I was recently speaking to a large group of school teachers, principals and district level leaders and I asked them the following question: How many of you would like your colleagues to tell you what you want you want to hear rather than what you need to hear? No one raised their hand. Everyone wants to know the truth, even if it is difficult to hear. But even though we want to hear honest, direct, and effective feedback, we generally don’t look on those occasions with much joy or pleasure.
Many of the clients I work with can come up with several disturbing stories from their pasts where they have given or received negative feedback. These negative experiences embed themselves into our psyche and become a source of anxiety (Folkman 2013). Clients indicated that because they recieved negative feedback, it interfered with other aspects of their life – to the point where they became withdrawn and depressed. However, most people can also recall an experience where a colleague gave them helpful feedback that contributed to a drastic improvement in their effectiveness leading to higher levels of success. It’s important to recognize that whether the feedback is critical or positive – it is a gift.
Strong employee engagement is closely aligned with the ability to give honest feedback in a helpful way.
Joesph Folkman is the founder of two leadership development firms, Novations and Zenger Folkman. He conducted a recent study of 22,719 leaders showing that those who ranked at the bottom 10% in their ability to give honest feedback to direct reports received engagement scores from their subordinates that averaged 25 percent. It is quite obvious that these employees detested their jobs, their commitment was low and they regularly thought about quitting. In contrast, those in the top 10% for giving honest feedback had subordinates who ranked at the 77th percentile in engagement. (source: forbes.com)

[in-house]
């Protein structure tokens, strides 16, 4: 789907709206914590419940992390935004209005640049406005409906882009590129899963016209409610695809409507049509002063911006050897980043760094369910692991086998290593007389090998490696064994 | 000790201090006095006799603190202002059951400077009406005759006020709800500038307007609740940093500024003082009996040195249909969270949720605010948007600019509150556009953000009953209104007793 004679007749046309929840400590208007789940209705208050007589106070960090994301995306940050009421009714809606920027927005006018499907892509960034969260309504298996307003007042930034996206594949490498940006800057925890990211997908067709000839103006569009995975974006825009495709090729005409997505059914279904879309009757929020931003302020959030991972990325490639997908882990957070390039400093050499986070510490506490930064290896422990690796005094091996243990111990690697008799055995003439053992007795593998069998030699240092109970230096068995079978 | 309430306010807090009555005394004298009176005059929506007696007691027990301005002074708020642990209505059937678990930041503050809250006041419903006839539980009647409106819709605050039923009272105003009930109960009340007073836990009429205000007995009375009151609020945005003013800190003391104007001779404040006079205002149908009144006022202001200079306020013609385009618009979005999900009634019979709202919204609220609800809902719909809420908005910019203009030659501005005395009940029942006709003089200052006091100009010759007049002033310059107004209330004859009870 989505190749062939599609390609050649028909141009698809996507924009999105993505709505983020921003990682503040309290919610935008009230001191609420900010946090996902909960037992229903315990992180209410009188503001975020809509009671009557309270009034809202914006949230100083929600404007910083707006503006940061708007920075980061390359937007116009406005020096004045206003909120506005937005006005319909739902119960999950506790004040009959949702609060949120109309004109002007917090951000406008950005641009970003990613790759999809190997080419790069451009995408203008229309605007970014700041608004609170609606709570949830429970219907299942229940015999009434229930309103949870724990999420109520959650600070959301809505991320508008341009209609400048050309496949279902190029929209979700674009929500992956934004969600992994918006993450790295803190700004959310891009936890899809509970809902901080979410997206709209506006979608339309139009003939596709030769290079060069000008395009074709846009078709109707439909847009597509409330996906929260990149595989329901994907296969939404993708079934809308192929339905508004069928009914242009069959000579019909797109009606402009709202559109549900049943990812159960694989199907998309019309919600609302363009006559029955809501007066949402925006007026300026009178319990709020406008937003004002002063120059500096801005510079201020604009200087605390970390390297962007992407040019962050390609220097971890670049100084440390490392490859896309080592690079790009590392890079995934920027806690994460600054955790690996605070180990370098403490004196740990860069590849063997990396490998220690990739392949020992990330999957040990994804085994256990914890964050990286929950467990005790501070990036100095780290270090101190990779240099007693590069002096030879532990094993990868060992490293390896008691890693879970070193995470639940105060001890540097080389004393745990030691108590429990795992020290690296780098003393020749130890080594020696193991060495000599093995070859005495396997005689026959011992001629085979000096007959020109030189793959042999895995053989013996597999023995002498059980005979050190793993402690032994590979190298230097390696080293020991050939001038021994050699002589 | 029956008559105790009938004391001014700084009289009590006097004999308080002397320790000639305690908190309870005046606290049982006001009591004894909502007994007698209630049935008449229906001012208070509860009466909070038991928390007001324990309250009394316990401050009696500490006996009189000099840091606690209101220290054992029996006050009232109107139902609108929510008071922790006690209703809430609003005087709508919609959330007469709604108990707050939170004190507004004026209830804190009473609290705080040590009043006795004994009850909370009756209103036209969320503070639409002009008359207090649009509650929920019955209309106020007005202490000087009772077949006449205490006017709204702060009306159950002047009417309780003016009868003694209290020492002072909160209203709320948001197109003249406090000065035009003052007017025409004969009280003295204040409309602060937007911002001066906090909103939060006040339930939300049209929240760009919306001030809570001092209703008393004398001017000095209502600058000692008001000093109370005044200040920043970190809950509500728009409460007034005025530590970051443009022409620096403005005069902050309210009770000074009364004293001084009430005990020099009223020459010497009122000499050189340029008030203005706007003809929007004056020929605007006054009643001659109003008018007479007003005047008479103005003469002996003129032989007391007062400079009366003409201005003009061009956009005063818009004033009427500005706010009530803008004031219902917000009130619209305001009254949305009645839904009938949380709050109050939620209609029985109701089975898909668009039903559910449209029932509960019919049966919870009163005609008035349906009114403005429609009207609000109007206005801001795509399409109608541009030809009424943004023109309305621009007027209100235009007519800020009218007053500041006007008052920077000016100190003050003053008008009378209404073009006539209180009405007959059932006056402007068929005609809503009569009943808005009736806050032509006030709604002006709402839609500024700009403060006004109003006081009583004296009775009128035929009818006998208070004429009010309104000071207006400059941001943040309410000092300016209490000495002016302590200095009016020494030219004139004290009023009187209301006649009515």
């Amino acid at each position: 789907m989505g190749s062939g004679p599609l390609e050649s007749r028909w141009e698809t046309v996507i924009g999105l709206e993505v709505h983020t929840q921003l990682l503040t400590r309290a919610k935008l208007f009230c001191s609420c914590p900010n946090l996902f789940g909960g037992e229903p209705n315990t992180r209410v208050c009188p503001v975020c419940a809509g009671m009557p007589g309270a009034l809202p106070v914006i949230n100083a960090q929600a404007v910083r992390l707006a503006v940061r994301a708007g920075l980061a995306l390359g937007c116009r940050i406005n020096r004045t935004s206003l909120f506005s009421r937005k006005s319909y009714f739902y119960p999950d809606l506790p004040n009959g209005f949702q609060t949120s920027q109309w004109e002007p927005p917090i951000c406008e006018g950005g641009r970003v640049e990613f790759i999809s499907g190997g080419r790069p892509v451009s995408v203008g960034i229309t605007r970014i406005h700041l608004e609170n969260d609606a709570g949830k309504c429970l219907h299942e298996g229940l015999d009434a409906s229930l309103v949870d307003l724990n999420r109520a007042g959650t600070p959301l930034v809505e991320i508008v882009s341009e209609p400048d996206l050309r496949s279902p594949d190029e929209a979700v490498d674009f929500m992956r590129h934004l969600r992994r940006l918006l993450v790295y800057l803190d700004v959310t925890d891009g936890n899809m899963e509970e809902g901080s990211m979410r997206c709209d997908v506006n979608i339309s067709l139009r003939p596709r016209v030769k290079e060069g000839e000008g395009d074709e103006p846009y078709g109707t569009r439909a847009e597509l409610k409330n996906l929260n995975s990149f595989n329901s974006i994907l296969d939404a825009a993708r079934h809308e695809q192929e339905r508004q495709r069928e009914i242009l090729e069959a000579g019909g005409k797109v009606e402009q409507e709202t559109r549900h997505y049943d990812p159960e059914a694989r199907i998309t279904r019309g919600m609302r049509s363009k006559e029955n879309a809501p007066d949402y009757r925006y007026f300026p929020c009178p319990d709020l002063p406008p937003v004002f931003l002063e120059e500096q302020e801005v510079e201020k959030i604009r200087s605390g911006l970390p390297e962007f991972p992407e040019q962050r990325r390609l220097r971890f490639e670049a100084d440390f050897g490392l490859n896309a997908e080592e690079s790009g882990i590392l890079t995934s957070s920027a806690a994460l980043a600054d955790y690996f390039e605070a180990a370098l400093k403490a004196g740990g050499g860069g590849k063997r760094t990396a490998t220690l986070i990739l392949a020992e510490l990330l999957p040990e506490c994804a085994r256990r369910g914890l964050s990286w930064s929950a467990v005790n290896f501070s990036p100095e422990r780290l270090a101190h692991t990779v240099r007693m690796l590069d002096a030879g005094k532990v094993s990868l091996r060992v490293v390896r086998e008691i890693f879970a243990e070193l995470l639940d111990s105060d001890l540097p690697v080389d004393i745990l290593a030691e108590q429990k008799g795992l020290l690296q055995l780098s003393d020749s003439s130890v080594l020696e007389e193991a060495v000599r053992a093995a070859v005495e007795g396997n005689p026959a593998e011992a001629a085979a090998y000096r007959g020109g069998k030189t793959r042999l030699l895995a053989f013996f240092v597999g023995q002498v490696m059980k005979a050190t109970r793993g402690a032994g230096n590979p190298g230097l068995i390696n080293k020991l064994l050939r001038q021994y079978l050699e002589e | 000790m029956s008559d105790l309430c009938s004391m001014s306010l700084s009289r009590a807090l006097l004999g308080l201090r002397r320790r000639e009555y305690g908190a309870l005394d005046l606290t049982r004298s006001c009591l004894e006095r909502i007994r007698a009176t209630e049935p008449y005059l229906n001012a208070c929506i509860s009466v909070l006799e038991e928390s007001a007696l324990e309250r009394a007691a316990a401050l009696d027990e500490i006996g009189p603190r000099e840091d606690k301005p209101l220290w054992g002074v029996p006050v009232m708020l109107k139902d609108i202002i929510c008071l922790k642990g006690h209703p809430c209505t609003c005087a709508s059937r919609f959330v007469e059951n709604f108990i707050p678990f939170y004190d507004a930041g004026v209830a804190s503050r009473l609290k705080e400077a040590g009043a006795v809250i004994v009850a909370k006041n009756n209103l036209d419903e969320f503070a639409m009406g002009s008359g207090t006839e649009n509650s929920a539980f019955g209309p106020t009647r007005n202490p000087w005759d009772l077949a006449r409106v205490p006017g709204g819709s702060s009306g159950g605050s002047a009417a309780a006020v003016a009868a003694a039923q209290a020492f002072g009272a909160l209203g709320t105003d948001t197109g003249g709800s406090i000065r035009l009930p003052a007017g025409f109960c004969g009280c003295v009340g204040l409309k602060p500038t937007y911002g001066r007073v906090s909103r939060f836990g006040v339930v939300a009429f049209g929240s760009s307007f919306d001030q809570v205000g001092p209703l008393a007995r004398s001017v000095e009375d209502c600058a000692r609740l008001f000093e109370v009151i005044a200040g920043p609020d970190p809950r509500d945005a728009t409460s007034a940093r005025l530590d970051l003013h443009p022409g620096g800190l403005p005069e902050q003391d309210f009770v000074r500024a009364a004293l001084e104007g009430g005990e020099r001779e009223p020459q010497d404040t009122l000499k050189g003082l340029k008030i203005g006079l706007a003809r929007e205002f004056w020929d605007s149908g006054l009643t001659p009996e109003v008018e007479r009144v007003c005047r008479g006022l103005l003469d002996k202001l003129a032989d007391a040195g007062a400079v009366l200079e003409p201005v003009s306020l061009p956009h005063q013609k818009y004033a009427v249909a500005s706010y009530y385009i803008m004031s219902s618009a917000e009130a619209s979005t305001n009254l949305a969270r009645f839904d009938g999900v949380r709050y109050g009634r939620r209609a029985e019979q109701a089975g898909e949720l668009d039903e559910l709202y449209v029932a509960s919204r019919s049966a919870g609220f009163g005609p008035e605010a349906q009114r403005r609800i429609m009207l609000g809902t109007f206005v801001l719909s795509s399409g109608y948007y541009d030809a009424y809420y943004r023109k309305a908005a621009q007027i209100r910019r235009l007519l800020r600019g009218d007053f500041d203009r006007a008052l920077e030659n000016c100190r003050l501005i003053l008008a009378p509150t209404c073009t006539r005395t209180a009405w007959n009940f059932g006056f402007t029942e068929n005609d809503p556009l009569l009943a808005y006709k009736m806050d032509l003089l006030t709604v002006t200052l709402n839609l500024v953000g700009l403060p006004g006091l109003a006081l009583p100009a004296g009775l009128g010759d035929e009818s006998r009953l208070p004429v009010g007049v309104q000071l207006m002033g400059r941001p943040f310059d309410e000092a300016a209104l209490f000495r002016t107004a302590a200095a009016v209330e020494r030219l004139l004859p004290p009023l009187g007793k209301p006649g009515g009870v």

Giving honest feedback is an amazing gift, but apparently people only experience it as a gift when it is delivered well. Giving honest feedback poorly, will, for most people, be viewed as a punishment—not a gift. After all, feedback should enhance the diginity of the recipient, not strip them of it.
Feedback is a Gift-But it has to be Opened
When I was a new teacher, and my principal arranged a meeting so we could discuss my progress, I assumed that I was going to receive negative or corrective feedback. After discussing this scenario with other clients and colleagues, I discovered that many others assume that when their Boss wants to have a conversation, the feedback they will receive is going to be negative or corrective. If feedback is always associated with a negative assumption then it will cause many people to avoid feedback all together. “Feedback phobia” isn’t limited to people who have had a boss who criticized them. Nor is it limited to people who are generally insecure about their performance. It is widespread.
The advantage of receiving ongoing feedback is useful for a number of reasons. People long for specific information about their performance because feedback empowers us to react. For example, we have become a society that relies heavily on Global Positioning Systems as opposed to paper maps. Both provide directions about where you want to go. The GPS, however, provides the directions in the context of an accurate assessment of where you currently are.
Teachers and Leaders Who Ask For Feedback Are More Effective
Leaders who ask for feedback are substantially more effective than those who don’t. In a recent study of 51,896 leaders, it was discovered that those who ranked at the bottom 10% in asking for feedback were rated at the 15th percentile in overall effectiveness. On the other hand, leaders who ranked at the top 10% in asking for feedback were rated, on average, at the 86th percentile in effectiveness. It appears that being open and willing to receive feedback from others is an essential skill for effective leadership. But asking for effective feedback is not just limited to leaders. Teachers and students can grow substantially by intentionally seeking feedback as often as possible.
It would seem that the best teachers and leaders ask more people for feedback and they ask for feedback more often. Rather than being fearful of feedback, they are comfortable receiving information about their behavior from their superiors, their colleagues and their subordinates.
The ability to give and receive feedback is one of the most important teacher and leadership skills. Remember that feedback given in a helpful way is a valuable gift, and it’s the ideal time of year to be giving.